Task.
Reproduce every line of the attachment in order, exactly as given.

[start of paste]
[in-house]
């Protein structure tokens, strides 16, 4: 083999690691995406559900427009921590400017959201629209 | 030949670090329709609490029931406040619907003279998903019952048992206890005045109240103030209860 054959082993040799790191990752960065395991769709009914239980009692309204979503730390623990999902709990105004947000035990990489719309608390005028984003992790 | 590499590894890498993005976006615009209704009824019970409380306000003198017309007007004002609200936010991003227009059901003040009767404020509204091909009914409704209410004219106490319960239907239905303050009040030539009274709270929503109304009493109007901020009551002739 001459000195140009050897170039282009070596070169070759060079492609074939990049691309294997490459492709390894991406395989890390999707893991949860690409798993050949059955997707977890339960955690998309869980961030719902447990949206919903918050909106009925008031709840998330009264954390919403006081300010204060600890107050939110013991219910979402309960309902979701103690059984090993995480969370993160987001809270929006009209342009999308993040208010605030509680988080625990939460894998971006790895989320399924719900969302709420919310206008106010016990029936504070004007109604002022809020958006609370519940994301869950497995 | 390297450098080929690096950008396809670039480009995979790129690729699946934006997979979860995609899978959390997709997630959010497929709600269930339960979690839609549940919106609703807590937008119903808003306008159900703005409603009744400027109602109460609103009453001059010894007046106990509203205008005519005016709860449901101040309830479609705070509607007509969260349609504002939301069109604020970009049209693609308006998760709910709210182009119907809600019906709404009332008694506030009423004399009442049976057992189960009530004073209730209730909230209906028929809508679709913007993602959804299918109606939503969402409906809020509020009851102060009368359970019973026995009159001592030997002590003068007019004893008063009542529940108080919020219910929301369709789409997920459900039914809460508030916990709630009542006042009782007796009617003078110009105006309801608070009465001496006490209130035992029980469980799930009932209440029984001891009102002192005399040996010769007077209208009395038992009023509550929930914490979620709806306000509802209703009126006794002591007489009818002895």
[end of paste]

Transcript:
[in-house]
């Protein structure tokens, strides 16, 4: 083999690691995406559900427009921590400017959201629209 | 030949670090329709609490029931406040619907003279998903019952048992206890005045109240103030209860 054959082993040799790191990752960065395991769709009914239980009692309204979503730390623990999902709990105004947000035990990489719309608390005028984003992790 | 590499590894890498993005976006615009209704009824019970409380306000003198017309007007004002609200936010991003227009059901003040009767404020509204091909009914409704209410004219106490319960239907239905303050009040030539009274709270929503109304009493109007901020009551002739 001459000195140009050897170039282009070596070169070759060079492609074939990049691309294997490459492709390894991406395989890390999707893991949860690409798993050949059955997707977890339960955690998309869980961030719902447990949206919903918050909106009925008031709840998330009264954390919403006081300010204060600890107050939110013991219910979402309960309902979701103690059984090993995480969370993160987001809270929006009209342009999308993040208010605030509680988080625990939460894998971006790895989320399924719900969302709420919310206008106010016990029936504070004007109604002022809020958006609370519940994301869950497995 | 390297450098080929690096950008396809670039480009995979790129690729699946934006997979979860995609899978959390997709997630959010497929709600269930339960979690839609549940919106609703807590937008119903808003306008159900703005409603009744400027109602109460609103009453001059010894007046106990509203205008005519005016709860449901101040309830479609705070509607007509969260349609504002939301069109604020970009049209693609308006998760709910709210182009119907809600019906709404009332008694506030009423004399009442049976057992189960009530004073209730209730909230209906028929809508679709913007993602959804299918109606939503969402409906809020509020009851102060009368359970019973026995009159001592030997002590003068007019004893008063009542529940108080919020219910929301369709789409997920459900039914809460508030916990709630009542006042009782007796009617003078110009105006309801608070009465001496006490209130035992029980469980799930009932209440029984001891009102002192005399040996010769007077209208009395038992009023509550929930914490979620709806306000509802209703009126006794002591007489009818002895």